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Sunday, October 23, 2011



Live At Massey Hall (October 18, 2011) :: Look, when it comes to rock ’n’ roll record promotion, it’s a proven scientific fact that most advertising copy ain’t worth the pixels it’s printed on. In fact, you can probably count on one rigid digit the number of times you’ve read a superhype saying that had even the slightest grain of truth to it—and I should know ’cause I used to write such foolish folderol myself for Columbia Records during my CREEM rock critic days.

But in 1975, no truer words were ever printed than those penned by another anonymous Columbia copywriter who was astute enough to slap these five words of wisdom on the full page magazine advertisement heralding Jeff Beck’s first solo album Blow By Blow: RETURN OF THE AXE MANIAC. Sure it was an obvious ha ha turn of phrase, but it was also prescient beyond belief in that no guitar slinger has gotten louder and crazier and noisier and more technically adept as each decade does a lap than El Beckola.

And don’t even try to argue the issue because just a chronological glance at your record collection will prove that, as rock ’n’ rollers get older, it’s utterly inevitable that they get softer—and I’m not talkin’ about virility in the sack, I’m talkin’ about volume in the studio. As maxims of maturity go, TURN IT DOWN seems to be their overriding axiom of aging because, with the obvious aberrant exception of Beck, every single raucous rock musician who ever lived, has lived to see the day come when their sonic six-guns were hung up in exchange for a pipe and slippers. Even such much-vaunted volume advocates as Neil Young and Jimmy Page have had disconcerting bouts of flaccidness recently—assuming that they even bother to wake up to show up.

However, there’s always an exception to the rule, and I had the pleasure of seeing that exception implementing his craft in living rock action color when Jeff Beck showed up to shred venerable old Massey Hall into splinters. Over the years I’ve been lucky enough to have seen Beck playing live in Beck, Bogart & Appice; at the start of his solo career; wailing away in tandem with Jan Hammer; and beyond, but I’ve never heard him sound as dexterously ferocious as he does now—and that’s not hyperbole, that’s a fact.

But don’t take my word for it, just listen to Beck’s hand-picked opening act, guitar prodigy Tyler Bryant, who takes perverse delight in warning the audience that Beck will “melt your face off whether you like it or not.” That rock critic potential notwithstanding, what Tyler neglected to mention is that Beck’s playing will also peel paint off a barn; sandblast brick; and bleach muslin at thirty feet. Now concert reviewing tradition dictates I that mandatorily mention how, musically, Beck rummages through most of his back catalog from “Rice Pudding” past “Rollin’ And Tumblin’” and all points in between. But that’s not the point because the real treat isn’t listening to what Beck plays, it’s paying attention to how he plays it.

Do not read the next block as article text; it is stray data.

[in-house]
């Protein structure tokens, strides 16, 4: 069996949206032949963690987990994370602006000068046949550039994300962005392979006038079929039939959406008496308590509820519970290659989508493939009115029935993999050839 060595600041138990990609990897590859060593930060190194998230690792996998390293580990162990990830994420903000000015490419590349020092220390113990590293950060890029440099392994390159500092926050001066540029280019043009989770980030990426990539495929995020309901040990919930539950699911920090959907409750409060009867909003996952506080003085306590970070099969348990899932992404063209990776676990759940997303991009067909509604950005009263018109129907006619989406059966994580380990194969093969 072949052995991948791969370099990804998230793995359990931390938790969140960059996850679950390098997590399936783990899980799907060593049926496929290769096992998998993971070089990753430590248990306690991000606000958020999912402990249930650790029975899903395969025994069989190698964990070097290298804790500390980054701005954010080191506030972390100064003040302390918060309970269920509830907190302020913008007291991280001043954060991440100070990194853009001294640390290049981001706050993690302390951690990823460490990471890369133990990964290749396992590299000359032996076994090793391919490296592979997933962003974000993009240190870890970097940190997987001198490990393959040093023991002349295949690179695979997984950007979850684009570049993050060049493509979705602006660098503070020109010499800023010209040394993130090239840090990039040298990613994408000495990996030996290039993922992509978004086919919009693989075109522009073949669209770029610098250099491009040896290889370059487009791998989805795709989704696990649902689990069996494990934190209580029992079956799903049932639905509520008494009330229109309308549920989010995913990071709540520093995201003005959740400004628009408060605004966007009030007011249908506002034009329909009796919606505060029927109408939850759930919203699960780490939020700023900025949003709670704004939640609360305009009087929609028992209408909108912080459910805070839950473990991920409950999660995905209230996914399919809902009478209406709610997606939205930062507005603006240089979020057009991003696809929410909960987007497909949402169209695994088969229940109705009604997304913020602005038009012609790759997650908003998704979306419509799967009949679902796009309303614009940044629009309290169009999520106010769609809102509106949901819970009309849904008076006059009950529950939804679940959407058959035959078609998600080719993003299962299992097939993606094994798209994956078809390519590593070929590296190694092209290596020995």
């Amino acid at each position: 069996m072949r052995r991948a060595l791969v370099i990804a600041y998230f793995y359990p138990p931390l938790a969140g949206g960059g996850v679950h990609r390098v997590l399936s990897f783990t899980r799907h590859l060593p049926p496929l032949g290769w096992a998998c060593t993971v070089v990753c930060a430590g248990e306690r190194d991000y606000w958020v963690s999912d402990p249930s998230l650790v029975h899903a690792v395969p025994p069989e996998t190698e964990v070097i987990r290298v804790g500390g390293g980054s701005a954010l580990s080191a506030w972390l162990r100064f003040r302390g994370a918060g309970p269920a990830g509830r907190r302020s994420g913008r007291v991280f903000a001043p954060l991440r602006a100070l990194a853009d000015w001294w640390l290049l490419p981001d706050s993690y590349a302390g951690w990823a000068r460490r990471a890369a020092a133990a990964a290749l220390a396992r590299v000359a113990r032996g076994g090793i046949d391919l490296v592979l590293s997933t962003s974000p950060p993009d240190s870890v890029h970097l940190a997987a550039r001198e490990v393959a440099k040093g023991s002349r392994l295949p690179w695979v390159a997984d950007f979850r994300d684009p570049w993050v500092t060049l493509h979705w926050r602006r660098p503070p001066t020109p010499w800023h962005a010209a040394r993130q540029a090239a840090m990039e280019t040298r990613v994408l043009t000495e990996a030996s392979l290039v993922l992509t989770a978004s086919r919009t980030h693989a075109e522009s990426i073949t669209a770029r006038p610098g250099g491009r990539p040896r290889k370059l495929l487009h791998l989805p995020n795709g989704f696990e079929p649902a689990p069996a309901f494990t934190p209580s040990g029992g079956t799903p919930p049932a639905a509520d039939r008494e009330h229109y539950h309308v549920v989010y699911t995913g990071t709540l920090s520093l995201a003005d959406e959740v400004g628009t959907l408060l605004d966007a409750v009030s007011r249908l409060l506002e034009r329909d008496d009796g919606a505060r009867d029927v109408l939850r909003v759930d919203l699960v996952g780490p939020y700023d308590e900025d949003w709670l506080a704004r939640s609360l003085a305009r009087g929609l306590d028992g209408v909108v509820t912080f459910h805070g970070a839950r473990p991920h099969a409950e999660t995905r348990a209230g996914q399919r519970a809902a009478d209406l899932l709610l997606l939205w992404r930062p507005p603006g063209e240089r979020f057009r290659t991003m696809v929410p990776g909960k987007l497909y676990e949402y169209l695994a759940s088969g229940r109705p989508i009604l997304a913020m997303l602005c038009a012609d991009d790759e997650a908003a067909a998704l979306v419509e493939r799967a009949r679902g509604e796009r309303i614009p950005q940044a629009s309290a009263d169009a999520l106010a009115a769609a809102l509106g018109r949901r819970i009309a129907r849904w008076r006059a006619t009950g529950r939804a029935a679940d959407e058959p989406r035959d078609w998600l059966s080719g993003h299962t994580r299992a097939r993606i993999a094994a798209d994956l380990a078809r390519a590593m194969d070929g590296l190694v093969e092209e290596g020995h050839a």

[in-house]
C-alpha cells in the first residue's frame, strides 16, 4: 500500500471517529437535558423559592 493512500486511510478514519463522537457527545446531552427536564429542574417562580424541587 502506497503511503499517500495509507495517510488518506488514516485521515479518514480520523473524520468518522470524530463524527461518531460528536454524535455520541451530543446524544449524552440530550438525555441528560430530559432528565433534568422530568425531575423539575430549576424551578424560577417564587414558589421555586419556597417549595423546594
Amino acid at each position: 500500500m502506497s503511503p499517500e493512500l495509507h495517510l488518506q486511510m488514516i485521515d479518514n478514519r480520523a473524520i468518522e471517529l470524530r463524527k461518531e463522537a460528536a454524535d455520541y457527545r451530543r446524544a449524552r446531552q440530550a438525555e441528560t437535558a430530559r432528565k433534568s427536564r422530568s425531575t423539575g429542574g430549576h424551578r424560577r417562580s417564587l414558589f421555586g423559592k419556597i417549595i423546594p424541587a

Chuck Berry may sing about a guy who can play a guitar just like a-ringin’ a bell, but watching Beck do his thing is such an education in execution that you can’t help but get the feeling that Beck invented that bell; designed it; manufactured it; polished it; and then is able to ring it six ways from Sunday, hitting every possible tone it can create along the way with a maximum of ease and a minimum of effort. Unlike Mick Ronson, who grimaced as if each note he played had an actual physical weight; or Page, who literally sweats out every solo, Beck has such supreme technical mastery over his machine, it’s as if he’s calmly revving a supercharged muscle car that’s so sensitive it responds to his slightest touch with a surgical level of hair-trigger precision that almost seems uncannily preternatural.

And I do mean flat-out red line revving because, even when he’s playing softer nuanced numbers, you somehow sense that that’s not the part of town where Beck really likes to hang his hat. For no matter how sonically sensitive his more melodious moods may be, it’s like using Old Sparky with the juice turned down to warm up a pot of coffee. Sure it’ll do the job, but you’re always aware that behind that dialed down restraint there lurks enough unbridled pent-up energy to blast everything into smithereens.

That’s always been the case but it’s especially applicable now given that Beck is backed on this tour by his most powerful band ever, namely: legendary Mahavishnu Orchestra drummer Narada Michael Walden; bowel-buffeting bassist Rhonda Smith; and kinetic keyboardist Jason Rebello. Which pretty much explains why Beck’s having so much gosh-darned fun on stage these days. I mean, the cat used to be downright dour at times, but no more. Beck talks! Beck smiles! Beck does slapstick shtick with the audience! Will wonders never cease? About the only thing he doesn’t do during his two hour tenure in front of the footlights is warble a few bars of “Psycho Daisies” and, who knows, he just might even do that the next time he comes to Your Town. Oh, and did I mention that it’s worth the price of admission alone just to see him strap on a Les Paul and then play “How High The Moon” with Les Paul?

But if you aren’t able to see Beck hammering the whammy bar this time around, make sure that you pick up the slack by treating yourself to his two outstanding new feature-length concerts, both of which are now available exclusively on Eagle Vision DVD: Jeff Beck Performing This Week...Live At Ronnie Scott’s and Jeff Beck’s Rock ’n’ Roll Party Honoring Les Paul. End of plug.


Be seeing you!

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